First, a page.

Melpomeni Dina is a Greek woman who hid the Mordechais, a Jewish family of six, in her one-room apartment during the Nazi deportation of the Jews of Greece in 1943. On November 4, 2019, there wasn’t a dry eye in the house when Melpomeni was reunited with the siblings she saved. It was the first time they’d seen each other in 75 years. Also present on the joyous occasion were the Jewish siblings’ 40 descendants, all of whom owe their lives to Melpomeni.
The Mordechai family lived in Veria, Greece, near Salonika, which boasted thriving community of Jews who’d settled there after the expulsion from Spain in 1492. The Germans invaded Greece on April 9, 1941. For a time, it appeared that persecuting Greek Jews was not a priority for the Nazis. That false sense of security ended on July 11, 1942, known as “Black Shabbat.” All Jewish men between 18 and 45 were rounded up and forced to do humiliating physical labor at gunpoint. They were then ordered to build a road for the Germans in an area infested with malaria. Within two months, 12% had died of exhaustion and disease.
But the worst was yet to come. The Nazis began deporting the Jews of Greece to death camps. Over 90% of Greece’s Jews were murdered. Only the Jews of Poland experienced a greater devastation of their community. When the Nazis started rounding up Jews, friends of the Mordechai family hid them in the cramped attic of an abandoned Turkish mosque. They hid there for a year, and could hear the desperate screams of their fellow Jews as they were arrested, and sometimes shot on the spot.
Although the Mordechais were temporarily safe from the Nazis, spending 24 hours a day in a tiny, filthy, unventilated attic took a toll on their health. They could not survive in that hiding place much longer. So Melpomeni Dina and her two older sisters rescued the Mordechais in the dead of night and transported them to their own one-room hovel on the outskirts of town. This put them in great danger. They knew that if the hidden family was discovered, all of them, including the Dinas, would be killed. The Dina sisters shared their meager wartime food rations with the Jewish family. Sadly one of the Mordechai children, six year old Shmuel, became sick and died. Soon after, an informant told the Nazis about the hidden Jewish family, and the Mordechais were in immediate danger. Melpomeni and her sisters helped them escape, some hid in the woods and others in the mountains. The Dinas provided them with clothing and supplies.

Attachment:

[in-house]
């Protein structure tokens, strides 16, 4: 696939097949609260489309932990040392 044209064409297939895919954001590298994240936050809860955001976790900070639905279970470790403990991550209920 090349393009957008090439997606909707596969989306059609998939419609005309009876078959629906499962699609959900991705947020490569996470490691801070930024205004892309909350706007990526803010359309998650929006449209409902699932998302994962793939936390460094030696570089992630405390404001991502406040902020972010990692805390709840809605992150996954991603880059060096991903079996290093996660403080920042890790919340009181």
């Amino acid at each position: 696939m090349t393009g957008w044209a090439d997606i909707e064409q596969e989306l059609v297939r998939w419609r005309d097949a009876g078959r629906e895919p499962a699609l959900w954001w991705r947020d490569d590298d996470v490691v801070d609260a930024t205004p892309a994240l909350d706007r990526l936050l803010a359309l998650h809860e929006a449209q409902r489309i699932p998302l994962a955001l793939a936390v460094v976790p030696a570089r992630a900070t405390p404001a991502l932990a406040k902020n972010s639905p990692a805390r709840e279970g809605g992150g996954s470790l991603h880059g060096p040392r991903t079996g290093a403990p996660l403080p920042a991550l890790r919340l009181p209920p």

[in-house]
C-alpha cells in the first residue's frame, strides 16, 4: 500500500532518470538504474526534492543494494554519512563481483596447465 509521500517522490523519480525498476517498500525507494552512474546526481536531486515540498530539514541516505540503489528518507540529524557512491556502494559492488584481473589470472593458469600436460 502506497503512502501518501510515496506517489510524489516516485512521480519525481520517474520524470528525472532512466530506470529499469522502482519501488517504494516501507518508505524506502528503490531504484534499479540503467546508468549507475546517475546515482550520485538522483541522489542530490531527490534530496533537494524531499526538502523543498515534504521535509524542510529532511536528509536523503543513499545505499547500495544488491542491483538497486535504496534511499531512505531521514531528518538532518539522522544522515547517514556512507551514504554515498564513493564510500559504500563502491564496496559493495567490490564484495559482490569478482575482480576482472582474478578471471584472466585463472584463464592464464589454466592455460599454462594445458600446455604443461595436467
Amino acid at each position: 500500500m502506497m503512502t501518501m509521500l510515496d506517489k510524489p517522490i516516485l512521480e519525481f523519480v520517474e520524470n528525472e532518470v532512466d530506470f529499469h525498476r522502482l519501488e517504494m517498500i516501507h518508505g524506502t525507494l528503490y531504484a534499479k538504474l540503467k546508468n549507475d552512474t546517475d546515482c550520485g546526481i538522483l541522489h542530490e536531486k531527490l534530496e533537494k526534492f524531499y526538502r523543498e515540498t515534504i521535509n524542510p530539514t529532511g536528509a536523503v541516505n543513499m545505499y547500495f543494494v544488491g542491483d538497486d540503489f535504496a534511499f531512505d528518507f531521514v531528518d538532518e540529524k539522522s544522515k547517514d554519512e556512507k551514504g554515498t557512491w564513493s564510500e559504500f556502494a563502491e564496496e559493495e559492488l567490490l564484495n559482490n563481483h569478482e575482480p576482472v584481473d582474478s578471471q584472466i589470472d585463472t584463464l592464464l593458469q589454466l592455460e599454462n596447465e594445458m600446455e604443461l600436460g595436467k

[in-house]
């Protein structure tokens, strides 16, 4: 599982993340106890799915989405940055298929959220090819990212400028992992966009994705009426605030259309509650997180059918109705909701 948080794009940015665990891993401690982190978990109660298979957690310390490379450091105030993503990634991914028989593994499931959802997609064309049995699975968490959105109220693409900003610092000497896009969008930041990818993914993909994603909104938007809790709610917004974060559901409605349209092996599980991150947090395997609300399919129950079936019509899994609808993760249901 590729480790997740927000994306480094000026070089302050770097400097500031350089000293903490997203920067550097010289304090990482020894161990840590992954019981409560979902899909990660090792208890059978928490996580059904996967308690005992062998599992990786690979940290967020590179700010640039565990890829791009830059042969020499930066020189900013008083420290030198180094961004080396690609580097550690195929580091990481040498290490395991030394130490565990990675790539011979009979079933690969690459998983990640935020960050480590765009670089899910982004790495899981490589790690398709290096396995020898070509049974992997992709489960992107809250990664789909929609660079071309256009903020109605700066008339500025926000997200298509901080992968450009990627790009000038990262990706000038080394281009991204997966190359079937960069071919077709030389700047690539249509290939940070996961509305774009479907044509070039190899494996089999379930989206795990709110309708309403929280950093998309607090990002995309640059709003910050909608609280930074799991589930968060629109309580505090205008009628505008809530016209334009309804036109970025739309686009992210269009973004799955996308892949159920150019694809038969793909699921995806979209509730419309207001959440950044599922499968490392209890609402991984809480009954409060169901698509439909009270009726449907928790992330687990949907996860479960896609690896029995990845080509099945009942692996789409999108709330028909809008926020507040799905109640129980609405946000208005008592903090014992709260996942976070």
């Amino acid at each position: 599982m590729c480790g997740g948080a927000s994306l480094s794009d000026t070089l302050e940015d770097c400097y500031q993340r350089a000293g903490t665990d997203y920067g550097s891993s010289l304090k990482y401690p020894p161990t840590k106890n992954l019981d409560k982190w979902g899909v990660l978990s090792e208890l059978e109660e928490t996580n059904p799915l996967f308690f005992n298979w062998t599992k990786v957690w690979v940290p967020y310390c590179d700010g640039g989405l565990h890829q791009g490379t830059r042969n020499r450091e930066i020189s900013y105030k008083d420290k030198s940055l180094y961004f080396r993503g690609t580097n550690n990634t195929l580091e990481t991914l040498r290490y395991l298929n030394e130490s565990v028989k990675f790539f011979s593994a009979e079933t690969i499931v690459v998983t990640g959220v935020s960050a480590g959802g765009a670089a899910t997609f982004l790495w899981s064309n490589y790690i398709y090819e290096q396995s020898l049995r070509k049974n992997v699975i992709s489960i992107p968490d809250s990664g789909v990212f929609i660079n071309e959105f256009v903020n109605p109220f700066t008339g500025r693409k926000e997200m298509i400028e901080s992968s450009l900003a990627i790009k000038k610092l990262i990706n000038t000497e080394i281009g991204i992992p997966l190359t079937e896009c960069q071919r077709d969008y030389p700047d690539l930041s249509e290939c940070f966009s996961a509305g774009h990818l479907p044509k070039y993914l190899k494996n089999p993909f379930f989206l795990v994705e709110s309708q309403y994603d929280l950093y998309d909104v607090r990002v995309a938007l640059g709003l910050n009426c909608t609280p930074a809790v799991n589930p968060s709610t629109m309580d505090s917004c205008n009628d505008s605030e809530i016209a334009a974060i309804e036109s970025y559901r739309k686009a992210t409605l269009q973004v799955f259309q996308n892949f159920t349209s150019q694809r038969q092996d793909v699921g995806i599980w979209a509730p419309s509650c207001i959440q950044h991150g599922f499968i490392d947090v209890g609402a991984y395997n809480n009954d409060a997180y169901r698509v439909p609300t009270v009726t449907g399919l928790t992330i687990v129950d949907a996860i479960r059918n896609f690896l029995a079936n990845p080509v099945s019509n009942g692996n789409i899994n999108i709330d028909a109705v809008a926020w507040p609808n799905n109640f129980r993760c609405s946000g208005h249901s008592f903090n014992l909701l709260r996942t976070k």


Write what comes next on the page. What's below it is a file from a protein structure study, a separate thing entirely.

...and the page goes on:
Miraculously, the five Mordechais survived the war and reunited after liberation, then moved to Israel. The children grew up and raised families of their own. None of the Mordechais or their descendants ever forgot the heroic Greek sisters who rescued them. Yossi Mor, 77, was just a baby when his family was taken in, but he grew up hearing stories about Melpomeni and her sisters. “They fed us, they gave us medicine, they gave us protection, everything, they washed our clothes. They loved me very much.”
Melpomeni Dina, the last surviving sister, is 92 years old. In the first week of November, 2019, she was brought to Israel by the Jewish Foundation for the Righteous for a reunion at Yad Vashem, Israel’s Holocaust Memorial. These reunions of rescuers and rescued have taken place every year since 1992, but 2019 is the last year because there are so few left. Forty family members gathered to honor Melopomeni. Yanai, the oldest Mordechai daughter, marveled at, “the risk they took upon themselves to take in an entire family knowing that it put them and everyone around them in danger. Look at all those around us. We are now a very large and happy family and it is all thanks to them saving us.”
One by one, the forty members of the Mordechai family and their descendants approached Melopmeni in her wheelchair, leaned down and kissed her, as the tears streamed down her withered face. Yanai said, “It is a very emotional feeling, I can’t describe it. We were hidden in her house. She saved all my family. Six persons… you can’t imagine how dangerous it was for her, for her family, to keep us all. What can I say. They saved our lives.”
As the family members hugged and kissed her, Melpomeni said, “”Now I can die quietly.”
Tthe Talmud says, “One who saves a life saves an entire world.” For saving the six Mordechais and all of their descendants, Melpomeni Dina and her sisters indeed saved a world, and for this we honor them as this week’s Thursday Heroes.
Photo credit: AP
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